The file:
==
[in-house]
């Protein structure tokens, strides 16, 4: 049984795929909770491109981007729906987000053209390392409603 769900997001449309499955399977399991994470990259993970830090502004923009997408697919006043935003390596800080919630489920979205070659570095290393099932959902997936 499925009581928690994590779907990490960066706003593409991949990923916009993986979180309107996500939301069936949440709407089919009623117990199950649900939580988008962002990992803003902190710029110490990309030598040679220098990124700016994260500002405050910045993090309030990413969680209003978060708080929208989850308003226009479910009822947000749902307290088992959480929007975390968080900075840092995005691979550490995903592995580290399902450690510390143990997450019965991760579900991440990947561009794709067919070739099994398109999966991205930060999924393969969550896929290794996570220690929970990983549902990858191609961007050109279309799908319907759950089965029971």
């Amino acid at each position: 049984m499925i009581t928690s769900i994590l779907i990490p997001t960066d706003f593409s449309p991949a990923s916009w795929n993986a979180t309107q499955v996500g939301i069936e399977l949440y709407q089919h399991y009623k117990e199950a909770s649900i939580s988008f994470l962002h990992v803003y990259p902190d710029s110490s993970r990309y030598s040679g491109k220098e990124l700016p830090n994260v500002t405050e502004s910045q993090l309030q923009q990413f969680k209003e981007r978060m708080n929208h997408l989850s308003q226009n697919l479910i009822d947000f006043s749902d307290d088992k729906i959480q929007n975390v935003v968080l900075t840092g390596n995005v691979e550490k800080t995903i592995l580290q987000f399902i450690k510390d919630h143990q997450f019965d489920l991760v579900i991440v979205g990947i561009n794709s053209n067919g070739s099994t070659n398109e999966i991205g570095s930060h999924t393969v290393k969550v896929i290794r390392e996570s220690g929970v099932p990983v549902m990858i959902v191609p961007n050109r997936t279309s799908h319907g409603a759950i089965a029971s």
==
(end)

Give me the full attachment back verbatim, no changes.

[in-house]
């Protein structure tokens, strides 16, 4: 049984795929909770491109981007729906987000053209390392409603 769900997001449309499955399977399991994470990259993970830090502004923009997408697919006043935003390596800080919630489920979205070659570095290393099932959902997936 499925009581928690994590779907990490960066706003593409991949990923916009993986979180309107996500939301069936949440709407089919009623117990199950649900939580988008962002990992803003902190710029110490990309030598040679220098990124700016994260500002405050910045993090309030990413969680209003978060708080929208989850308003226009479910009822947000749902307290088992959480929007975390968080900075840092995005691979550490995903592995580290399902450690510390143990997450019965991760579900991440990947561009794709067919070739099994398109999966991205930060999924393969969550896929290794996570220690929970990983549902990858191609961007050109279309799908319907759950089965029971």
């Amino acid at each position: 049984m499925i009581t928690s769900i994590l779907i990490p997001t960066d706003f593409s449309p991949a990923s916009w795929n993986a979180t309107q499955v996500g939301i069936e399977l949440y709407q089919h399991y009623k117990e199950a909770s649900i939580s988008f994470l962002h990992v803003y990259p902190d710029s110490s993970r990309y030598s040679g491109k220098e990124l700016p830090n994260v500002t405050e502004s910045q993090l309030q923009q990413f969680k209003e981007r978060m708080n929208h997408l989850s308003q226009n697919l479910i009822d947000f006043s749902d307290d088992k729906i959480q929007n975390v935003v968080l900075t840092g390596n995005v691979e550490k800080t995903i592995l580290q987000f399902i450690k510390d919630h143990q997450f019965d489920l991760v579900i991440v979205g990947i561009n794709s053209n067919g070739s099994t070659n398109e999966i991205g570095s930060h999924t393969v290393k969550v896929i290794r390392e996570s220690g929970v099932p990983v549902m990858i959902v191609p961007n050109r997936t279309s799908h319907g409603a759950i089965a029971s």